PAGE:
Germany's Ursula von der Leyen, who takes the reins of the European Commission on Sunday, is a loyal confidante of Chancellor Angela Merkel whom she served as defence minister for six difficult years.

The political blue-blood, medical doctor and mother-of-seven was long considered a likely successor to Merkel but had seen her domestic political star fade in recent years.

Now the ambitious 61-year-old takes control of the commission, the EU's powerful executive arm that puts into action the will of the bloc's often divided member states.

Picked for the role in June, von der Leyen's entry to the EU stage was rocky, securing only a razor thin majority in the European Parliament after emerging as the surprise winner from weeks of backroom deal-making and power plays.

Crucially, she has the backing of French President Emmanuel Macron, who appreciates her cooperation on Franco-German defence issues at a time of deepening rifts between Berlin and Paris.

But that link to Macron, an increasingly divisive figure in Europe, cost her when an unprecedented three nominees to join her team of commissioners were refused by MEPs, delaying the launch of her tenure by a month.

Brussels-born, fluent in French and English, and with a degree from the London School of Economics, she has cultivated a network of contacts in Europe and across the Atlantic.

A strong proponent of greater German engagement on the world stage and closer EU integration, she has in the past advocated a "United States of Europe".

A life-long high achiever, von der Leyen has perhaps drawn the most animosity for her best-in-class style, the persona of a super-mum with iron discipline and a perfect hairdo that some voters find unnerving.

Von der Leyen is the only Merkel cabinet member to have been there since the beginning in 2005, having run first the family affairs and then the labour ministry.

In 2013 she became Germany's first female defence minister, a notoriously difficult portfolio given post-war Germany's touchy relationship with military affairs and frequent defence equipment failures.

During her term, Germany has deployed troops in missions from Afghanistan to Mali while drawing frequent political fire from US President Donald Trump for what he considers Berlin's insufficient military spending.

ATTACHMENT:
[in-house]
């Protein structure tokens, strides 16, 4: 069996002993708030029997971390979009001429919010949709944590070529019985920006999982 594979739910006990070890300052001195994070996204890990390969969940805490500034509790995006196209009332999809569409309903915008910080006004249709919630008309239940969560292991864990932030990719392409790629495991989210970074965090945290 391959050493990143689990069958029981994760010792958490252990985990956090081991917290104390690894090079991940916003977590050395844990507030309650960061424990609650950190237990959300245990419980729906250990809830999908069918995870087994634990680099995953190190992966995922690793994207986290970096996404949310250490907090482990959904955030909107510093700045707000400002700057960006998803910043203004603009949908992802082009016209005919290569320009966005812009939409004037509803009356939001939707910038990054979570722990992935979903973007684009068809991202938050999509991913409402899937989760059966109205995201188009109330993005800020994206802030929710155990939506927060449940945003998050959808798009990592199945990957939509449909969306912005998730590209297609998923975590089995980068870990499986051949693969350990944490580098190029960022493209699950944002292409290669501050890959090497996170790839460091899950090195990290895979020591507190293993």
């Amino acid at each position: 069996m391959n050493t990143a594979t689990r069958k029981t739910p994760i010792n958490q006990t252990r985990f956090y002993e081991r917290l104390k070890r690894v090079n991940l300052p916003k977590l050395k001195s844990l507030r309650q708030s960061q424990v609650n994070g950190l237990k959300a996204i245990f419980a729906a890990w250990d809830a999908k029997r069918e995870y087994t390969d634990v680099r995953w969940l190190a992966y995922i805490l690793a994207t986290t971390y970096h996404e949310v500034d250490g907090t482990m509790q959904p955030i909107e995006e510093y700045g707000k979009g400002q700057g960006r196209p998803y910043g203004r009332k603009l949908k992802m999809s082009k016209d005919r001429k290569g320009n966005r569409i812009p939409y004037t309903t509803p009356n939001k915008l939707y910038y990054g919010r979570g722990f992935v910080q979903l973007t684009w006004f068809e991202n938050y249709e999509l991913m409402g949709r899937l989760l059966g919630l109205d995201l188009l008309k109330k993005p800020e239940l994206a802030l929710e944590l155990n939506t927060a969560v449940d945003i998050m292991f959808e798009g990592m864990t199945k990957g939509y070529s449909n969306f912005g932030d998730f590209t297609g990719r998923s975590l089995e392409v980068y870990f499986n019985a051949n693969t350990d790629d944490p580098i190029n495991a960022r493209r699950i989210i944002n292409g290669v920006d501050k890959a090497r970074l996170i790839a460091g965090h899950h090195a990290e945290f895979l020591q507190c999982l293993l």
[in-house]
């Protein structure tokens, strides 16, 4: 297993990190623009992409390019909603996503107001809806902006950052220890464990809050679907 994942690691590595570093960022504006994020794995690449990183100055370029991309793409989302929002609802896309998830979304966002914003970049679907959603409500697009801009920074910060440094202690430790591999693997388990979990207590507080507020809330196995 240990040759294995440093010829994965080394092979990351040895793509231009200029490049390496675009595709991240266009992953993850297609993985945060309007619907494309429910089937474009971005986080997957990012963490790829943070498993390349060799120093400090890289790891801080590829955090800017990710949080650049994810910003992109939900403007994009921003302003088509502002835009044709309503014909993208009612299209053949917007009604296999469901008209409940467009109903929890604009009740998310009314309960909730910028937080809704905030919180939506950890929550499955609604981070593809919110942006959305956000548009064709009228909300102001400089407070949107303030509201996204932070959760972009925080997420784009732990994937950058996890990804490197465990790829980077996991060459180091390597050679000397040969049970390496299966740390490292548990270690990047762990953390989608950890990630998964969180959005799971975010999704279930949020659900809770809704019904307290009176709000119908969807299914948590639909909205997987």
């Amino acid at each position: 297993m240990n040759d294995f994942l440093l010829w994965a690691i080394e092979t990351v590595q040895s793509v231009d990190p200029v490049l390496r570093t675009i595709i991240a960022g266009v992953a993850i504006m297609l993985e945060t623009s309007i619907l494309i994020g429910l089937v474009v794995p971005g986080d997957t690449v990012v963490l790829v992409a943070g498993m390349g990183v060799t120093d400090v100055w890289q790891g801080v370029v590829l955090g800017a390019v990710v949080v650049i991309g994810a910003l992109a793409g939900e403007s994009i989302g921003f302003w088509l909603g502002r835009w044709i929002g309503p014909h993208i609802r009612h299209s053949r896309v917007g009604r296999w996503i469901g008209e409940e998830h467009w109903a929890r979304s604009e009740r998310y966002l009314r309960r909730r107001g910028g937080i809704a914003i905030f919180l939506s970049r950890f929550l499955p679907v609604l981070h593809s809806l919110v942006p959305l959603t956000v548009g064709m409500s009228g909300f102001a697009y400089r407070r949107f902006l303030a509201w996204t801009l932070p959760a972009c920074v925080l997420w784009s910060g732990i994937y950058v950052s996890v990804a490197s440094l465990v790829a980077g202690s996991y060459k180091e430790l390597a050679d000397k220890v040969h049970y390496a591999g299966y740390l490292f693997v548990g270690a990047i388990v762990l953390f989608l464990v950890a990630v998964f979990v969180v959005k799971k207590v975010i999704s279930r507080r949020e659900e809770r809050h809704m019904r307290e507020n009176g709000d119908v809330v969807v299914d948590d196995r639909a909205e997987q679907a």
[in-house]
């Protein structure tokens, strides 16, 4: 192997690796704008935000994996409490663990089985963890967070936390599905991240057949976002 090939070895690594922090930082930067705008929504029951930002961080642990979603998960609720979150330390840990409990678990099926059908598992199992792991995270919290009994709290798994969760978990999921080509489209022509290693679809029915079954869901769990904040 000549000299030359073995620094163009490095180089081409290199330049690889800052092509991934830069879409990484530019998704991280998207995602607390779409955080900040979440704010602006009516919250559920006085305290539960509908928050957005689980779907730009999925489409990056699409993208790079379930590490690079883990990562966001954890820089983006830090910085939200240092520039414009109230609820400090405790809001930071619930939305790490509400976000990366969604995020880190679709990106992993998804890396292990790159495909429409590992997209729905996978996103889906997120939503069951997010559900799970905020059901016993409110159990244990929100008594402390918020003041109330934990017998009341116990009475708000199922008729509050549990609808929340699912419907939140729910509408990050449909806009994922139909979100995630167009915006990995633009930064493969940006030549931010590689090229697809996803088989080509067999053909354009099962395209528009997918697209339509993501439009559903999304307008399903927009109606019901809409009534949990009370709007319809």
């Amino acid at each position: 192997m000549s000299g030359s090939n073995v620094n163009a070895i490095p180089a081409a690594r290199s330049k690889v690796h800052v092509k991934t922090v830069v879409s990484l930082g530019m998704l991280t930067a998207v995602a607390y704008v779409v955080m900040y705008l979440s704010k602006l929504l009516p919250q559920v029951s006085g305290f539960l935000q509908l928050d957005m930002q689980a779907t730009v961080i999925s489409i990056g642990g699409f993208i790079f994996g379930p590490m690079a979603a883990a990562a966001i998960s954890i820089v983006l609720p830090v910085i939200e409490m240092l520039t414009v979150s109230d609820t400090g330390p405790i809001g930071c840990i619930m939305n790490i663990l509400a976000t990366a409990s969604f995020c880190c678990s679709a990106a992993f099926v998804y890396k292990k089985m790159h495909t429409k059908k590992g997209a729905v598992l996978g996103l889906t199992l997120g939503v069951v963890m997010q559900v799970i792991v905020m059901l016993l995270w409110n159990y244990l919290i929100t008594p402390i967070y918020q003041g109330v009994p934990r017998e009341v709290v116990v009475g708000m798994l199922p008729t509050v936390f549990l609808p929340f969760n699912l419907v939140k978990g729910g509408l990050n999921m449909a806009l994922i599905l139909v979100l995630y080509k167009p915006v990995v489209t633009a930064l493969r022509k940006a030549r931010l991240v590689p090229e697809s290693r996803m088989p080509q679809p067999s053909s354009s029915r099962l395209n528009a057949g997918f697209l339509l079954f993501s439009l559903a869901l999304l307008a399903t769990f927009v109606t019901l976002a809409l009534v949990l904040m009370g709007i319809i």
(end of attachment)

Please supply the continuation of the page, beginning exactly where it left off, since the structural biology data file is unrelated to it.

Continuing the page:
A strong proponent of greater German engagement on the world stage and closer EU integration, von der Leyen has in the past advocated a "United States of Europe"
A strong proponent of greater German engagement on the world stage and closer EU integration, von der Leyen has in the past advocated a "United States of Europe" AFP / FREDERICK FLORIN

In the tough post, von der Leyen has weathered scandals over far-right extremists within the army, controversial contracts with business consultancies and cost over-runs, including for the renovation of a vintage naval vessel.

She was once dubbed "the soloist" for her go-it-alone style, and a recent poll by Bild am Sonntag newspaper rated her as the second-least popular member of Merkel's cabinet.

She was born as Ursula Gertrud Albrecht on October 8, 1958 in Brussels, where her father Ernst Albrecht worked as a senior European Commission official, and lived there until age 13.

As the daughter of Albrecht, who went on to become state premier of Lower Saxony for the conservative CDU, she spent her late teenage years under police protection at a time when leftwing extremists were targeting political and business figures.

The threat forced her to move to London to live in an uncle's flat under the assumed name of "Rose Ladson", and kept a security detail at her side well into adulthood.

A top-grade student, she studied first economics then medicine, going on to work in a women's clinic.

She interrupted her career to be a housewife when her husband, a professor of medicine, won a scholarship to Stanford.

She joined the CDU at age 32 and entered the Lower Saxony parliament, going on to win her first Bundestag seat in 2009.

Von der Leyen has remained an outsider in the traditionally conservative and male-dominated CDU.

In a rare political gamble, she broke party ranks in 2013 to push for a women's quota in corporate boardrooms.

She once advocated that police team up with internet service providers to block child pornography -- a plan critics charged would create an online system of censorship, or "Zensur" in German, earning her the nickname "Zensursula".

Like several other German politicians, she has faced accusations of plagiarism in her doctoral dissertation, but survived politically when no serious misconduct was found.